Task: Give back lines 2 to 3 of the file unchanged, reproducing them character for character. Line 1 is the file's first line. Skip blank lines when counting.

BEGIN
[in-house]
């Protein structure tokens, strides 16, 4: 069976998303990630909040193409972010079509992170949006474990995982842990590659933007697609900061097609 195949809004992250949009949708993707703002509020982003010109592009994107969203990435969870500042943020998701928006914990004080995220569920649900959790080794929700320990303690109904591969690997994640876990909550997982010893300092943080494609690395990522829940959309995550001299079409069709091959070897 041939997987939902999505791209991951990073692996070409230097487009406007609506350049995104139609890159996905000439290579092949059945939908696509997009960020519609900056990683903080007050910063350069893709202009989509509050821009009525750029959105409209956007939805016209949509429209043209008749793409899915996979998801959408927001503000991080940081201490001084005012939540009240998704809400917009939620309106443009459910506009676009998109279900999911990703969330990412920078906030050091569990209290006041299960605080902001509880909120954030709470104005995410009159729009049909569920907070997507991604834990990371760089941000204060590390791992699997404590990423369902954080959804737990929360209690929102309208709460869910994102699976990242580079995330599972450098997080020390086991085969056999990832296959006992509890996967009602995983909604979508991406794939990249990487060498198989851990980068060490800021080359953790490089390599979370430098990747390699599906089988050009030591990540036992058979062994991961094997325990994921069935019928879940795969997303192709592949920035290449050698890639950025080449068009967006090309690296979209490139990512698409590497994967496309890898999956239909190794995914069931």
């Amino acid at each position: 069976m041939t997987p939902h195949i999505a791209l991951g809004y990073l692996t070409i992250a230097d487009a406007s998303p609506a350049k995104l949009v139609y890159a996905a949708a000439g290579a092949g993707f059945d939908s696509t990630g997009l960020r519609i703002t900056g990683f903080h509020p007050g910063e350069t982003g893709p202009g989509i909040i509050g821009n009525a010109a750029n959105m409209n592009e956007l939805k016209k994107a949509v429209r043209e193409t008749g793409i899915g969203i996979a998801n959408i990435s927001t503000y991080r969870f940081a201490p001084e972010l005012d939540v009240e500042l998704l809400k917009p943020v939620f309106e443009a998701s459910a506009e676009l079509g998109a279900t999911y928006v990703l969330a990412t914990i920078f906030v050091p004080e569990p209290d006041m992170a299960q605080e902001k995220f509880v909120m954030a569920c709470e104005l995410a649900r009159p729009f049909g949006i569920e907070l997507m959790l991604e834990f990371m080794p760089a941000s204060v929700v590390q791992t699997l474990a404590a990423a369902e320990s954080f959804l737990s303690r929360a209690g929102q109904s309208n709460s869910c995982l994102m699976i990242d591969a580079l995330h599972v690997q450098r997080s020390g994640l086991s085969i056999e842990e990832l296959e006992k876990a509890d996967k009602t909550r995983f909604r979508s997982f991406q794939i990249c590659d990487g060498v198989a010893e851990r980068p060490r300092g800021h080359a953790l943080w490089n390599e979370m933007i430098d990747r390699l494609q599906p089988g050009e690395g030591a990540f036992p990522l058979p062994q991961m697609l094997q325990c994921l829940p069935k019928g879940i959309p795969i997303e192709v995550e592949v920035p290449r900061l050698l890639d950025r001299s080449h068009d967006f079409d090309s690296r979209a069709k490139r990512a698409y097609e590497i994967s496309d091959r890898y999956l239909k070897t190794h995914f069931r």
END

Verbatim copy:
């Protein structure tokens, strides 16, 4: 069976998303990630909040193409972010079509992170949006474990995982842990590659933007697609900061097609 195949809004992250949009949708993707703002509020982003010109592009994107969203990435969870500042943020998701928006914990004080995220569920649900959790080794929700320990303690109904591969690997994640876990909550997982010893300092943080494609690395990522829940959309995550001299079409069709091959070897 041939997987939902999505791209991951990073692996070409230097487009406007609506350049995104139609890159996905000439290579092949059945939908696509997009960020519609900056990683903080007050910063350069893709202009989509509050821009009525750029959105409209956007939805016209949509429209043209008749793409899915996979998801959408927001503000991080940081201490001084005012939540009240998704809400917009939620309106443009459910506009676009998109279900999911990703969330990412920078906030050091569990209290006041299960605080902001509880909120954030709470104005995410009159729009049909569920907070997507991604834990990371760089941000204060590390791992699997404590990423369902954080959804737990929360209690929102309208709460869910994102699976990242580079995330599972450098997080020390086991085969056999990832296959006992509890996967009602995983909604979508991406794939990249990487060498198989851990980068060490800021080359953790490089390599979370430098990747390699599906089988050009030591990540036992058979062994991961094997325990994921069935019928879940795969997303192709592949920035290449050698890639950025080449068009967006090309690296979209490139990512698409590497994967496309890898999956239909190794995914069931």
């Amino acid at each position: 069976m041939t997987p939902h195949i999505a791209l991951g809004y990073l692996t070409i992250a230097d487009a406007s998303p609506a350049k995104l949009v139609y890159a996905a949708a000439g290579a092949g993707f059945d939908s696509t990630g997009l960020r519609i703002t900056g990683f903080h509020p007050g910063e350069t982003g893709p202009g989509i909040i509050g821009n009525a010109a750029n959105m409209n592009e956007l939805k016209k994107a949509v429209r043209e193409t008749g793409i899915g969203i996979a998801n959408i990435s927001t503000y991080r969870f940081a201490p001084e972010l005012d939540v009240e500042l998704l809400k917009p943020v939620f309106e443009a998701s459910a506009e676009l079509g998109a279900t999911y928006v990703l969330a990412t914990i920078f906030v050091p004080e569990p209290d006041m992170a299960q605080e902001k995220f509880v909120m954030a569920c709470e104005l995410a649900r009159p729009f049909g949006i569920e907070l997507m959790l991604e834990f990371m080794p760089a941000s204060v929700v590390q791992t699997l474990a404590a990423a369902e320990s954080f959804l737990s303690r929360a209690g929102q109904s309208n709460s869910c995982l994102m699976i990242d591969a580079l995330h599972v690997q450098r997080s020390g994640l086991s085969i056999e842990e990832l296959e006992k876990a509890d996967k009602t909550r995983f909604r979508s997982f991406q794939i990249c590659d990487g060498v198989a010893e851990r980068p060490r300092g800021h080359a953790l943080w490089n390599e979370m933007i430098d990747r390699l494609q599906p089988g050009e690395g030591a990540f036992p990522l058979p062994q991961m697609l094997q325990c994921l829940p069935k019928g879940i959309p795969i997303e192709v995550e592949v920035p290449r900061l050698l890639d950025r001299s080449h068009d967006f079409d090309s690296r979209a069709k490139r990512a698409y097609e590497i994967s496309d091959r890898y999956l239909k070897t190794h995914f069931r």